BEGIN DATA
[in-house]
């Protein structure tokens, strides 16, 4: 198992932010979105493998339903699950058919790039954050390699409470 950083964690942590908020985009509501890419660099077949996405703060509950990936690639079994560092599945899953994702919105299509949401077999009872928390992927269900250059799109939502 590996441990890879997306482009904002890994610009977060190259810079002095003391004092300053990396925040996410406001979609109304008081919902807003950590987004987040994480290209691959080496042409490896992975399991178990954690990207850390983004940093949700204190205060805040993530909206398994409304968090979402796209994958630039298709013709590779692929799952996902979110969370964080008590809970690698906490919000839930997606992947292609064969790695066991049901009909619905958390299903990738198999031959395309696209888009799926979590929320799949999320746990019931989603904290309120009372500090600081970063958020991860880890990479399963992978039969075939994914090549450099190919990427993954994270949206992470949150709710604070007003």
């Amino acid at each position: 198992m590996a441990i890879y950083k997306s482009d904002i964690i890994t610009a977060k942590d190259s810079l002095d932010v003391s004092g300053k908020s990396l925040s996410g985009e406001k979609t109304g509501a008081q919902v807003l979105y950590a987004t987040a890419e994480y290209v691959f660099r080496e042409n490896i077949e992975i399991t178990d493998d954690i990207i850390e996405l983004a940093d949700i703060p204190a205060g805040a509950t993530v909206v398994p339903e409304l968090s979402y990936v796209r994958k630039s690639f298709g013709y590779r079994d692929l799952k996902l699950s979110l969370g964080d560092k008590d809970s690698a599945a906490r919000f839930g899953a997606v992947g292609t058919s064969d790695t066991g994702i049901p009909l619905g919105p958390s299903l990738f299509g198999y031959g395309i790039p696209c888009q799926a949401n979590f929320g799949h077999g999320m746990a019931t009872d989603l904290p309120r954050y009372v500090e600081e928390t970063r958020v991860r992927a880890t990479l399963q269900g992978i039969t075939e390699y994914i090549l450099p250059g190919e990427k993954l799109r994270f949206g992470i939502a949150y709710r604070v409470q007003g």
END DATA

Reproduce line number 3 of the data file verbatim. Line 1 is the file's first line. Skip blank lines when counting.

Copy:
């Amino acid at each position: 198992m590996a441990i890879y950083k997306s482009d904002i964690i890994t610009a977060k942590d190259s810079l002095d932010v003391s004092g300053k908020s990396l925040s996410g985009e406001k979609t109304g509501a008081q919902v807003l979105y950590a987004t987040a890419e994480y290209v691959f660099r080496e042409n490896i077949e992975i399991t178990d493998d954690i990207i850390e996405l983004a940093d949700i703060p204190a205060g805040a509950t993530v909206v398994p339903e409304l968090s979402y990936v796209r994958k630039s690639f298709g013709y590779r079994d692929l799952k996902l699950s979110l969370g964080d560092k008590d809970s690698a599945a906490r919000f839930g899953a997606v992947g292609t058919s064969d790695t066991g994702i049901p009909l619905g919105p958390s299903l990738f299509g198999y031959g395309i790039p696209c888009q799926a949401n979590f929320g799949h077999g999320m746990a019931t009872d989603l904290p309120r954050y009372v500090e600081e928390t970063r958020v991860r992927a880890t990479l399963q269900g992978i039969t075939e390699y994914i090549l450099p250059g190919e990427k993954l799109r994270f949206g992470i939502a949150y709710r604070v409470q007003g």